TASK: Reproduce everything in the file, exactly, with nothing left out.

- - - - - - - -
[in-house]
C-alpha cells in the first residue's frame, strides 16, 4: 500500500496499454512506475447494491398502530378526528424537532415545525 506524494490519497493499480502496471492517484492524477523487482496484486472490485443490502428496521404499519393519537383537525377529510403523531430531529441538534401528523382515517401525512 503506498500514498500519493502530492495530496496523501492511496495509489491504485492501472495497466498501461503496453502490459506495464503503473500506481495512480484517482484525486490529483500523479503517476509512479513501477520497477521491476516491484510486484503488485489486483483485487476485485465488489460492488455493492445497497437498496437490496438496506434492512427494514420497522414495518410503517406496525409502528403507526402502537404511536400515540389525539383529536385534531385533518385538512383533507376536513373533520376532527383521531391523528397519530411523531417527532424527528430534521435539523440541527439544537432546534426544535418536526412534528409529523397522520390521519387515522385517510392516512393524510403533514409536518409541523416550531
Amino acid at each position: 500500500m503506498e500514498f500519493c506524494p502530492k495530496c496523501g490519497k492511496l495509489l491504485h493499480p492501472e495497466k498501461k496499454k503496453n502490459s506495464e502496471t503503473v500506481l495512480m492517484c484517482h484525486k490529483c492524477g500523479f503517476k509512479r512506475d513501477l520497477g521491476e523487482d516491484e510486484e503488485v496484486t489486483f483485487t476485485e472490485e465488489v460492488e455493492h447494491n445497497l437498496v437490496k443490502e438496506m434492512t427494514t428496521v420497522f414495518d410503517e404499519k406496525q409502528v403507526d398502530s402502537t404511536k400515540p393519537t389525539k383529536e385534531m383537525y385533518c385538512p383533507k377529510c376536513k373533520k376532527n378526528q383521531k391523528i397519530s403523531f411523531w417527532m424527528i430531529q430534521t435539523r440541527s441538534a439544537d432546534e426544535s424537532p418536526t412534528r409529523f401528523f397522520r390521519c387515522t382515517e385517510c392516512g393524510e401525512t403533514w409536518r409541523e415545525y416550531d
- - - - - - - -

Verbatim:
[in-house]
C-alpha cells in the first residue's frame, strides 16, 4: 500500500496499454512506475447494491398502530378526528424537532415545525 506524494490519497493499480502496471492517484492524477523487482496484486472490485443490502428496521404499519393519537383537525377529510403523531430531529441538534401528523382515517401525512 503506498500514498500519493502530492495530496496523501492511496495509489491504485492501472495497466498501461503496453502490459506495464503503473500506481495512480484517482484525486490529483500523479503517476509512479513501477520497477521491476516491484510486484503488485489486483483485487476485485465488489460492488455493492445497497437498496437490496438496506434492512427494514420497522414495518410503517406496525409502528403507526402502537404511536400515540389525539383529536385534531385533518385538512383533507376536513373533520376532527383521531391523528397519530411523531417527532424527528430534521435539523440541527439544537432546534426544535418536526412534528409529523397522520390521519387515522385517510392516512393524510403533514409536518409541523416550531
Amino acid at each position: 500500500m503506498e500514498f500519493c506524494p502530492k495530496c496523501g490519497k492511496l495509489l491504485h493499480p492501472e495497466k498501461k496499454k503496453n502490459s506495464e502496471t503503473v500506481l495512480m492517484c484517482h484525486k490529483c492524477g500523479f503517476k509512479r512506475d513501477l520497477g521491476e523487482d516491484e510486484e503488485v496484486t489486483f483485487t476485485e472490485e465488489v460492488e455493492h447494491n445497497l437498496v437490496k443490502e438496506m434492512t427494514t428496521v420497522f414495518d410503517e404499519k406496525q409502528v403507526d398502530s402502537t404511536k400515540p393519537t389525539k383529536e385534531m383537525y385533518c385538512p383533507k377529510c376536513k373533520k376532527n378526528q383521531k391523528i397519530s403523531f411523531w417527532m424527528i430531529q430534521t435539523r440541527s441538534a439544537d432546534e426544535s424537532p418536526t412534528r409529523f401528523f397522520r390521519c387515522t382515517e385517510c392516512g393524510e401525512t403533514w409536518r409541523e415545525y416550531d